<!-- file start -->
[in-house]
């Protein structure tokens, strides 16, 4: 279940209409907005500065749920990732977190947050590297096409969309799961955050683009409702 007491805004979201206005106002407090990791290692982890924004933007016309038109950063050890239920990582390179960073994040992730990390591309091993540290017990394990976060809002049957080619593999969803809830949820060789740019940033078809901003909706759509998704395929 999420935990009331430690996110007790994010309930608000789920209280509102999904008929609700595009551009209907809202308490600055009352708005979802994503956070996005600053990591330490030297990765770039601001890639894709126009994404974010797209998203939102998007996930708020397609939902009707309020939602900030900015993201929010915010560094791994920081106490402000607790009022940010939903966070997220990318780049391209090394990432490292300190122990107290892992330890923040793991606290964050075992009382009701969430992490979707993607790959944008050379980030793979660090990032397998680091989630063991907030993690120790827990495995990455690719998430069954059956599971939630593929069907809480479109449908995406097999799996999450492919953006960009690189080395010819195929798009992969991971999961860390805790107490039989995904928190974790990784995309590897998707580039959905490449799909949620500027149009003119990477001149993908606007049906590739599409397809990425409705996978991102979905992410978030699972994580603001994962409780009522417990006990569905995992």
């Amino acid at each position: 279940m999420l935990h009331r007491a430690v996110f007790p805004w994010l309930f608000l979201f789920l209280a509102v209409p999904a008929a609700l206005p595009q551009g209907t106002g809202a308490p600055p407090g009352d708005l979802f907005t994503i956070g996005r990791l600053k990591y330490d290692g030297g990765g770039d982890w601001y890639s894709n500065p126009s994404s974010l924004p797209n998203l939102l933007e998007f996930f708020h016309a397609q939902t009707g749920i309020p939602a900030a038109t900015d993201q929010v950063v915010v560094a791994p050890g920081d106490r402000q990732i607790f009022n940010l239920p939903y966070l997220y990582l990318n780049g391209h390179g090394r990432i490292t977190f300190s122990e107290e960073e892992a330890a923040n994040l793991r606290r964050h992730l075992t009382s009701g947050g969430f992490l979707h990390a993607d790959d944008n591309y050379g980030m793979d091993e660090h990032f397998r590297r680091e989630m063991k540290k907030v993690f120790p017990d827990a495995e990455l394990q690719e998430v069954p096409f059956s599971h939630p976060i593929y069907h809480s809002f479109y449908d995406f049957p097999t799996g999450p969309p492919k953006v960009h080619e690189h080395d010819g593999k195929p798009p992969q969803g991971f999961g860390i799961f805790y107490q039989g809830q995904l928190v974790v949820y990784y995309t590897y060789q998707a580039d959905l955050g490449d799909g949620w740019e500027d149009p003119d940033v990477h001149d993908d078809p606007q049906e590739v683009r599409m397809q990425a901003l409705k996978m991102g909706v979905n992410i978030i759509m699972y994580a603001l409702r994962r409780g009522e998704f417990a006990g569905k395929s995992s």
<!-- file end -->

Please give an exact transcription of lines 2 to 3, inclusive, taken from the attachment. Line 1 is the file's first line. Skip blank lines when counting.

């Protein structure tokens, strides 16, 4: 279940209409907005500065749920990732977190947050590297096409969309799961955050683009409702 007491805004979201206005106002407090990791290692982890924004933007016309038109950063050890239920990582390179960073994040992730990390591309091993540290017990394990976060809002049957080619593999969803809830949820060789740019940033078809901003909706759509998704395929 999420935990009331430690996110007790994010309930608000789920209280509102999904008929609700595009551009209907809202308490600055009352708005979802994503956070996005600053990591330490030297990765770039601001890639894709126009994404974010797209998203939102998007996930708020397609939902009707309020939602900030900015993201929010915010560094791994920081106490402000607790009022940010939903966070997220990318780049391209090394990432490292300190122990107290892992330890923040793991606290964050075992009382009701969430992490979707993607790959944008050379980030793979660090990032397998680091989630063991907030993690120790827990495995990455690719998430069954059956599971939630593929069907809480479109449908995406097999799996999450492919953006960009690189080395010819195929798009992969991971999961860390805790107490039989995904928190974790990784995309590897998707580039959905490449799909949620500027149009003119990477001149993908606007049906590739599409397809990425409705996978991102979905992410978030699972994580603001994962409780009522417990006990569905995992």
């Amino acid at each position: 279940m999420l935990h009331r007491a430690v996110f007790p805004w994010l309930f608000l979201f789920l209280a509102v209409p999904a008929a609700l206005p595009q551009g209907t106002g809202a308490p600055p407090g009352d708005l979802f907005t994503i956070g996005r990791l600053k990591y330490d290692g030297g990765g770039d982890w601001y890639s894709n500065p126009s994404s974010l924004p797209n998203l939102l933007e998007f996930f708020h016309a397609q939902t009707g749920i309020p939602a900030a038109t900015d993201q929010v950063v915010v560094a791994p050890g920081d106490r402000q990732i607790f009022n940010l239920p939903y966070l997220y990582l990318n780049g391209h390179g090394r990432i490292t977190f300190s122990e107290e960073e892992a330890a923040n994040l793991r606290r964050h992730l075992t009382s009701g947050g969430f992490l979707h990390a993607d790959d944008n591309y050379g980030m793979d091993e660090h990032f397998r590297r680091e989630m063991k540290k907030v993690f120790p017990d827990a495995e990455l394990q690719e998430v069954p096409f059956s599971h939630p976060i593929y069907h809480s809002f479109y449908d995406f049957p097999t799996g999450p969309p492919k953006v960009h080619e690189h080395d010819g593999k195929p798009p992969q969803g991971f999961g860390i799961f805790y107490q039989g809830q995904l928190v974790v949820y990784y995309t590897y060789q998707a580039d959905l955050g490449d799909g949620w740019e500027d149009p003119d940033v990477h001149d993908d078809p606007q049906e590739v683009r599409m397809q990425a901003l409705k996978m991102g909706v979905n992410i978030i759509m699972y994580a603001l409702r994962r409780g009522e998704f417990a006990g569905k395929s995992s």